In a suburb of London, young Jamie is escaping sport hours, to avoid being the victim of his comrades. Young Ste, his neighbor, is beaten by his father, and comes to sleep overnight. They discover new feelings, sleeping in the same bed.
When Lucy Honeychurch and chaperone Charlotte Bartlett find themselves in Florence with rooms without views, fellow guests Mr Emerson and son George step in to remedy the situation. Meeting... See full summary »
Helena Bonham Carter,
Joaquin (Polo Ravales), an unassuming fisherman, is forced to confront his homosexuality when his sex-starved wife Cynthia (Althea Vega) returns from her overseas job eager to get pregnant.... See full summary »
Fifteen-year-old Beni falls in love with Fögi, a singer in a Rock band. As Fögi seduces him, Beni is willing to follow him where ever he takes him. But Fögi is a drug addict and pulls Beni ... See full summary »
Urs Peter Halter
Gregory invites seven friends to spend the summer at his large, secluded 19th-century home in upstate New York. The seven are: Bobby, Gregory's "significant other," who is blind but who ... See full summary »
Two male English school chums find themselves falling in love at Cambridge. To regain his place in society, Clive gives up his forbidden love, Maurice (pronounced "Morris") and marries. While staying with Clive and his shallow wife, Anne, Maurice finally discovers romance in the arms of Alec, the gamekeeper. Written from personal pain, it's E.M. Forster's story of coming to terms with sexuality in the Edwardian age. Written by
Susan Southall <firstname.lastname@example.org>
When Maurice and Clive enter the auditorium at the Wigmore Hall, the boom mic is reflected in the polished wooden panels on the wall behind them. See more »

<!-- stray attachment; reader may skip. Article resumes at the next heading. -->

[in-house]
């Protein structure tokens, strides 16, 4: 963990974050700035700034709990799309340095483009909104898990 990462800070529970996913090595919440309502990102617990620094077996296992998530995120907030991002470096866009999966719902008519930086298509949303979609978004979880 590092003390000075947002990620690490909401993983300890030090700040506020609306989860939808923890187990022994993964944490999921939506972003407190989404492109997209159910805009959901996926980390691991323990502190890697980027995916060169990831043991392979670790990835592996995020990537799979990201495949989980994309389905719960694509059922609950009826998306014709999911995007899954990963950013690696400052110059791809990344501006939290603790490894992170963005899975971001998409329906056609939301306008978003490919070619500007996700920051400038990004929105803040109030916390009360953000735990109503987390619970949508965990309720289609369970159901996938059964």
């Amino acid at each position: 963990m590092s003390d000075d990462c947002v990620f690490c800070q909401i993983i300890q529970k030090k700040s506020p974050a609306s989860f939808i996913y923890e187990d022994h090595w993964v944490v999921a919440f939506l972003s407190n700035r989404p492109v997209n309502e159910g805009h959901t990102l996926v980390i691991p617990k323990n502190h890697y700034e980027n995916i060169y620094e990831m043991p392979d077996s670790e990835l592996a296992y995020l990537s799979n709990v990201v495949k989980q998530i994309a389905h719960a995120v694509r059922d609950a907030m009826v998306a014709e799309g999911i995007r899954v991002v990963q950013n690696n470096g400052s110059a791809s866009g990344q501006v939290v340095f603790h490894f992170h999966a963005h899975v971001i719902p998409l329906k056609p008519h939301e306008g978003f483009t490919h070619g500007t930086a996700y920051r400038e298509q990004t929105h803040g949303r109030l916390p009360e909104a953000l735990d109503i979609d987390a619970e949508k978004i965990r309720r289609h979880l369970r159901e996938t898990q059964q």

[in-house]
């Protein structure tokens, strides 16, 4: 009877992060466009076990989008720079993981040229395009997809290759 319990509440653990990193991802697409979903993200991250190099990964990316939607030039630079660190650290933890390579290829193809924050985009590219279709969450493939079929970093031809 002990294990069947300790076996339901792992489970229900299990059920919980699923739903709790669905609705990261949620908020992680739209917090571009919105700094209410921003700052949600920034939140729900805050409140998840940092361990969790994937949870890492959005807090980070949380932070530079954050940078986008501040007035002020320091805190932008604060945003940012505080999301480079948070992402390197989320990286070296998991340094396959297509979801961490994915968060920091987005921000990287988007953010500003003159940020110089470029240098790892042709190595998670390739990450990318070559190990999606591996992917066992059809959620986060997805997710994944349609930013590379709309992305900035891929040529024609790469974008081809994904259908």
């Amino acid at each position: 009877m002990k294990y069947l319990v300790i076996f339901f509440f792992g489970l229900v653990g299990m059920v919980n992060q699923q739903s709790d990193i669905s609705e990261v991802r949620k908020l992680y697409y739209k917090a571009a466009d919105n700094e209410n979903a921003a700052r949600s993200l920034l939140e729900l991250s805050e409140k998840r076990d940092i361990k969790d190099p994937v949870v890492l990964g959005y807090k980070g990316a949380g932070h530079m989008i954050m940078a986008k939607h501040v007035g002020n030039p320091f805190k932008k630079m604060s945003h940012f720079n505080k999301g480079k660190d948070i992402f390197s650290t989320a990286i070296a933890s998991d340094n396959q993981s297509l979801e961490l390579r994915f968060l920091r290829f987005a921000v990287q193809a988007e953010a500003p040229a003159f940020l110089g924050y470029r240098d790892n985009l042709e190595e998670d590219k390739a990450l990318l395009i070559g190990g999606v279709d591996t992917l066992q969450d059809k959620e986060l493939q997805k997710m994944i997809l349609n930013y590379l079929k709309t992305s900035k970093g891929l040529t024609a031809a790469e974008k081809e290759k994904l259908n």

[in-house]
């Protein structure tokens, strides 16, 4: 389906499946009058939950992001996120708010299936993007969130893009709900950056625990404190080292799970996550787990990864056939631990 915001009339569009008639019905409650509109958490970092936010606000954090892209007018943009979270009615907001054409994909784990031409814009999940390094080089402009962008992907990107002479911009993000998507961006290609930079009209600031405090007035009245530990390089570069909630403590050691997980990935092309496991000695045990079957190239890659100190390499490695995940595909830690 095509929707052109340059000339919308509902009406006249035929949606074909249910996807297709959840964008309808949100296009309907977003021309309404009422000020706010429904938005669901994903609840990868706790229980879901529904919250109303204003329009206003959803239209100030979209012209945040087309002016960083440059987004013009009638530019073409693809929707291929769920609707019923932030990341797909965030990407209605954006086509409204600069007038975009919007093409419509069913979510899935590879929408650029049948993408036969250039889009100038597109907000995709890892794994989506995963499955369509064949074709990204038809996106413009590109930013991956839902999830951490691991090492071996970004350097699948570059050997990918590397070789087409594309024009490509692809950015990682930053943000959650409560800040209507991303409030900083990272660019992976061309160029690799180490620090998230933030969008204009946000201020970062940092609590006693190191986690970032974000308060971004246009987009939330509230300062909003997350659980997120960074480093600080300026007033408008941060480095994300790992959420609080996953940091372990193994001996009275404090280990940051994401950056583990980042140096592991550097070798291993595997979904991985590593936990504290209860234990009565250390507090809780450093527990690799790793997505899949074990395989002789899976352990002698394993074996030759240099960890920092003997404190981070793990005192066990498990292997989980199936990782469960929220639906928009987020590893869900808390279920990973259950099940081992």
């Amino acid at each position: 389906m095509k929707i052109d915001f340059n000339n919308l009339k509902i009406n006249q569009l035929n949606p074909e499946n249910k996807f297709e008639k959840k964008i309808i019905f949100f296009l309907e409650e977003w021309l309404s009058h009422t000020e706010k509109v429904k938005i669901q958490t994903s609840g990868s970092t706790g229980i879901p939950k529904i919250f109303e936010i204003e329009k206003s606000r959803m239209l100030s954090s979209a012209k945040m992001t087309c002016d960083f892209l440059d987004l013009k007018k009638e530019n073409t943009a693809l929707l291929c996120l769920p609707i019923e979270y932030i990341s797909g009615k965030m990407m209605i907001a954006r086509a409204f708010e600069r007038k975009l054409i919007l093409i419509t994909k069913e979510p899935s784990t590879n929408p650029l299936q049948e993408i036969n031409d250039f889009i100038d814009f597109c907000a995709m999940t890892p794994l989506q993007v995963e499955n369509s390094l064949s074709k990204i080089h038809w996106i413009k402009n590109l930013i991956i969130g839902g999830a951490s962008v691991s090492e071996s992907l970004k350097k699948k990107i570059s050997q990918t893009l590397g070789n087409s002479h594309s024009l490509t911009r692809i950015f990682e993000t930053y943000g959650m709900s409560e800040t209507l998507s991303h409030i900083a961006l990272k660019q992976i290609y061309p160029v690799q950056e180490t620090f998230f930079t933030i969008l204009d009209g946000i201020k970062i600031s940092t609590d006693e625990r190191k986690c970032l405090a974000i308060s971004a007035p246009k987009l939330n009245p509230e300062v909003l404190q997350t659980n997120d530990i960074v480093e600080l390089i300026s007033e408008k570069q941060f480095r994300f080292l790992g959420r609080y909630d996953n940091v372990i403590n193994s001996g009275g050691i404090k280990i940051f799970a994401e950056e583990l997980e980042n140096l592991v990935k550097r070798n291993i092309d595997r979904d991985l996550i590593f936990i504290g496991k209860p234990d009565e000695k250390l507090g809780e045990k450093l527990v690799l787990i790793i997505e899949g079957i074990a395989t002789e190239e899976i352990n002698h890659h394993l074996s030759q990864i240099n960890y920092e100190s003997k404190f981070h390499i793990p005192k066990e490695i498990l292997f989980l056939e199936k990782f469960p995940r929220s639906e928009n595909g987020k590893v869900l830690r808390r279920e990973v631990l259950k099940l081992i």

[Writing a letter to Maurice]
Pretend to the other gentlemen that you want a stroll. It's easily managed. Then come down to the boathouse. Dear Sir, let me share with you once before leaving Old England if it's not asking too much.
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Before I watch Maurice, I almost had no idea of the life of gays. I used to hold the notion that homosexuality was unacceptable and disgusting, which was under the influence of some so-called orthodox thinking. As the time goes by, I gradually realized that you can't make a judgment before truly knowing something about it. Truth is not told by "everybody" but explored and medicated by yourself. And the movie "Maurice" has provided me with a good chance to have a better look at the true life of gays, to perceive their pure and pristine affections towards the same sex, to feel their struggle and desperation under public prejudice and pressure. Though my life is a far cry from that of Maurice and Clive portrayed in the movie, it seems that I can understand them perfectly and are quite empathetic with them. I think that is because what is expressed in the movie is undoubtedly part of human nature, which can strike a chord in the depth of every human being's heart. For that reason, one line in the movie stroke me deeply. When Maurice's psychological doctor advised him to emigrate to countries such as France and Italy where homosexuality was no longer criminal, he said:" England has always been disinclined to accept human nature."
A great movie!
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